With support of 21 Conservative members, the UK House of Commons this evening voted 328-301 to allow the introduction of a bill tomorrow that would prohibit the country from crashing out of the EU on October 31st absent a deal with the trading bloc. In response, Prime Minister Boris Johnson vowed to table a motion tomorrow calling for a general election on October 14th, and also expelling several of the rebels from the party:
The rebel lawmakers seemed furious on Tuesday. In another era, they would have been the past and future of the Conservatives, with lawmakers like Nicholas Soames, Churchill’s 71-year-old grandson, standing alongside Mr. Stewart, a rising star among younger voters who walks the country filming his conversations with people.
But they said the party was now being set adrift by “entryists,” right-wing newcomers who have rushed into the Conservative fold to push it in a more extreme direction on Brexit. Mr. Hammond accused Dominic Cummings, Mr. Johnson’s most senior adviser, of not being a Conservative at all.
“This is my party — I’ve been a member of this party for 45 years,” Mr. Hammond said in a radio interview on Tuesday morning, brimming with anger. “I’m going to defend my party against incomers, entryists, who are trying to turn it from a broad church into a narrow faction.”
Minutes after Parliament adjourned around 11pm BST, Hammond and other party stalwarts got phone calls from the Whip telling them they could not stand in the next election as Conservatives. With those expulsions and other defections, the Conservative government no longer holds a majority in Commons.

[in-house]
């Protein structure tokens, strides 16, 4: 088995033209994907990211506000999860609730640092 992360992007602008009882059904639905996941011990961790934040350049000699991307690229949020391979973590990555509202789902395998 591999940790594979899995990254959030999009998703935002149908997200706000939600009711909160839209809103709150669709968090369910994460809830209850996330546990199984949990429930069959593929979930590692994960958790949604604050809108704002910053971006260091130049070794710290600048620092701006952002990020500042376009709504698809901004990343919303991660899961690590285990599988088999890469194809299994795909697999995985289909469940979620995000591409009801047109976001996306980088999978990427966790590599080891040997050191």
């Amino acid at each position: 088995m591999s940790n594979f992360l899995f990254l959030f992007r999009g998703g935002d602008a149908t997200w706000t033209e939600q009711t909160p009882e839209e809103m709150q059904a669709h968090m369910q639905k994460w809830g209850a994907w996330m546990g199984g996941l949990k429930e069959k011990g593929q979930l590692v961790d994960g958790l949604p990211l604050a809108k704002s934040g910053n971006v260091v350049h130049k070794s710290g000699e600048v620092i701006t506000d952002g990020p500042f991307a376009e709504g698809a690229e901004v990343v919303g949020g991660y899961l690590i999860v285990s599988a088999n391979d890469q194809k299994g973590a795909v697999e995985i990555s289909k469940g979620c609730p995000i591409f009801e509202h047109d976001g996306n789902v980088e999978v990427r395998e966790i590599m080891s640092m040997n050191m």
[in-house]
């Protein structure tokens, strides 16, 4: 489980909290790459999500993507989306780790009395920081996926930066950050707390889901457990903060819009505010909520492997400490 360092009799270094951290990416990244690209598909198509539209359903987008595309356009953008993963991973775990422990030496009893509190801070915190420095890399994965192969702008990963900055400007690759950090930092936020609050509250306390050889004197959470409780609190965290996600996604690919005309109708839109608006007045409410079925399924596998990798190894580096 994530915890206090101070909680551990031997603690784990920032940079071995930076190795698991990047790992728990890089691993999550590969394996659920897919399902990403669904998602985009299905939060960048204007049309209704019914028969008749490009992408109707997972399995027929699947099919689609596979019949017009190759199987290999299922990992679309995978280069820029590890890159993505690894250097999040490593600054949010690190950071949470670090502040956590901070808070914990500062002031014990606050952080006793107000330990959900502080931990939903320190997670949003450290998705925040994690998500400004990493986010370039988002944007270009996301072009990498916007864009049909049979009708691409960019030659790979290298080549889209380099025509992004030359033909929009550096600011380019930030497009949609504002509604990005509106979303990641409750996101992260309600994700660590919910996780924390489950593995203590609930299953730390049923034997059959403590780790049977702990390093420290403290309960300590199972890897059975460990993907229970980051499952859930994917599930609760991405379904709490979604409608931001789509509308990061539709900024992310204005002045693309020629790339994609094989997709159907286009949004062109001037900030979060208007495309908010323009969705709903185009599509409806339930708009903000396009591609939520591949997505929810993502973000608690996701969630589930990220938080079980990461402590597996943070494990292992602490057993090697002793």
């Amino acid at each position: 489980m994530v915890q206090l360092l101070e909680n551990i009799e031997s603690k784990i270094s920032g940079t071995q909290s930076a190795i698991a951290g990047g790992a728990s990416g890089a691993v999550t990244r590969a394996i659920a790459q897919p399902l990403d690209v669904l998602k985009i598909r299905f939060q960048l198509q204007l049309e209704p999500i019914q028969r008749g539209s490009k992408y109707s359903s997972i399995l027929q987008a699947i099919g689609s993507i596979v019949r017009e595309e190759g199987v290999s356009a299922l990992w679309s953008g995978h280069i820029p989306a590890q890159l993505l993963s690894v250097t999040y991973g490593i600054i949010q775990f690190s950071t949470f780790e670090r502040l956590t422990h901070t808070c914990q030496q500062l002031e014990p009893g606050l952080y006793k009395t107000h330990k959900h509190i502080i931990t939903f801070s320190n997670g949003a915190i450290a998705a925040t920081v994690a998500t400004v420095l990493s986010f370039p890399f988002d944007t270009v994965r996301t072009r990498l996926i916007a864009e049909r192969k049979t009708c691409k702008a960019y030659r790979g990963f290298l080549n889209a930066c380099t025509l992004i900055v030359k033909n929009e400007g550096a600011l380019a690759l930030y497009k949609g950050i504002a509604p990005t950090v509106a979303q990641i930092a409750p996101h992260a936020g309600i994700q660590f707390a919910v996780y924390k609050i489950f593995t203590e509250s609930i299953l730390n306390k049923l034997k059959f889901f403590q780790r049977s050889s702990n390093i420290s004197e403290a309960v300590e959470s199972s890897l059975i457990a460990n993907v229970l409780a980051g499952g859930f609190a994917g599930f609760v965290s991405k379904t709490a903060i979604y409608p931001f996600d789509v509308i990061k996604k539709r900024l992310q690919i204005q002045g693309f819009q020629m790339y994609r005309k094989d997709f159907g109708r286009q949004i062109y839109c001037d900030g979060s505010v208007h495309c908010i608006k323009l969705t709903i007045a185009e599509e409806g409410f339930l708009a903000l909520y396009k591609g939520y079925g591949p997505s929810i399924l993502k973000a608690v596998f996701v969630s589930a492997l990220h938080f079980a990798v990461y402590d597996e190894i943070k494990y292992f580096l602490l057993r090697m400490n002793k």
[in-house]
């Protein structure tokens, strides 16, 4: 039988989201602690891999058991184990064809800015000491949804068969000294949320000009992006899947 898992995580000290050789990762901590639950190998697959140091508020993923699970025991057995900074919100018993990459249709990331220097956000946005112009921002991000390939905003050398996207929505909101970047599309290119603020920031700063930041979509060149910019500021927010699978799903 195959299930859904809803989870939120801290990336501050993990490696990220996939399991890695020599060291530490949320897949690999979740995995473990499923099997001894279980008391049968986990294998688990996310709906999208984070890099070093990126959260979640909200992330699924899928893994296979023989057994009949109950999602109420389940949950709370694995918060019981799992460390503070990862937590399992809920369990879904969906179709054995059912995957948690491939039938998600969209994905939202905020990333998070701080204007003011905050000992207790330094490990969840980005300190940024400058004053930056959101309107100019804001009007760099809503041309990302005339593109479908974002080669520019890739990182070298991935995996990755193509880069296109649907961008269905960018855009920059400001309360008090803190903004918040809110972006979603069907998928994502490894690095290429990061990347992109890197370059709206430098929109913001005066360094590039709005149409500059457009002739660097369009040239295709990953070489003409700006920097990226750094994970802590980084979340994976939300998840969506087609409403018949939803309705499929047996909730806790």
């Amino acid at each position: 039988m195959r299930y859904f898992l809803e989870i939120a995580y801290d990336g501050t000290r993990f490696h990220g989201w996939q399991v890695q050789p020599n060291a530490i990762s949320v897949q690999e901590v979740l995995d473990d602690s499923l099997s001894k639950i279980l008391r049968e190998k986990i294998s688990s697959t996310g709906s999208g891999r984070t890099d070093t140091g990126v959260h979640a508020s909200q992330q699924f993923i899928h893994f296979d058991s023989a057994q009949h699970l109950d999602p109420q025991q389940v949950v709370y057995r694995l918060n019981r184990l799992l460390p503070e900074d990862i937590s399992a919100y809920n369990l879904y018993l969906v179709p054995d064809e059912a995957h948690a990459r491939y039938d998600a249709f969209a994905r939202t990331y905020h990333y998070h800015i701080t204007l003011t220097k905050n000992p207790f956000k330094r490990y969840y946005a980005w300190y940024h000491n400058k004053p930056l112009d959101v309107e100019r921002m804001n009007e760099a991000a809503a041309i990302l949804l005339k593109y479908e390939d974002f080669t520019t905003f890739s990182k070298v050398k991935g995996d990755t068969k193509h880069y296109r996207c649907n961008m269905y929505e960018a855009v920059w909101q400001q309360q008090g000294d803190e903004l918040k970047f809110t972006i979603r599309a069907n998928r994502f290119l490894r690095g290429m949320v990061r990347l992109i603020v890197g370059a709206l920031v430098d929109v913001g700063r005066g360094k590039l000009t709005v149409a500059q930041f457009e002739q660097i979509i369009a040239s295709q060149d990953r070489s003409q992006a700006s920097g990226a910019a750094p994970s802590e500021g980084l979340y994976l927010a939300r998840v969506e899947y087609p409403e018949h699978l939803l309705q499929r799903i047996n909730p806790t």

Guardian columnist Rafael Behr had some of the day's harshest (public) words for Johnson:
In part, Johnson is captive to the public school cult of effortless dilettantism that despises diligence as vulgar and swotty. He is also a hostage to his own breezy rhetoric. Even now that the technical complexities and economic hazards of Brexit are indisputable, the prime minister pretends that obstacles are trifling or illusory. He claims that leaving the EU without a deal would not be a calamity, but also that the threat of calamity is necessary to persuade the EU to grant a deal. He says that MPs’ demands for an article 50 extension make it harder to negotiate in Brussels because continental leaders will compromise only when they see that the UK is beyond reason. In short: there is no cliff, and even if there was one, the way to avoid it is by driving towards the edge at full speed with no brakes.
Johnson’s actions are best explained by his congenital aversion to things that are hard. He wants a deal but not the effort of getting a deal. He is lying to the public when he blames the opposition or Brussels for his predicament – but lying also, one suspects, to himself. A man who spent years in estrangement from the truth is unlikely to seek its company now.
I listened to Parliament TV this afternoon, and you can bet I'll have it on again tomorrow. At the moment, the calendar shows Johnson taking his first round of Prime Minister's Questions at noon BST. I can hardly wait.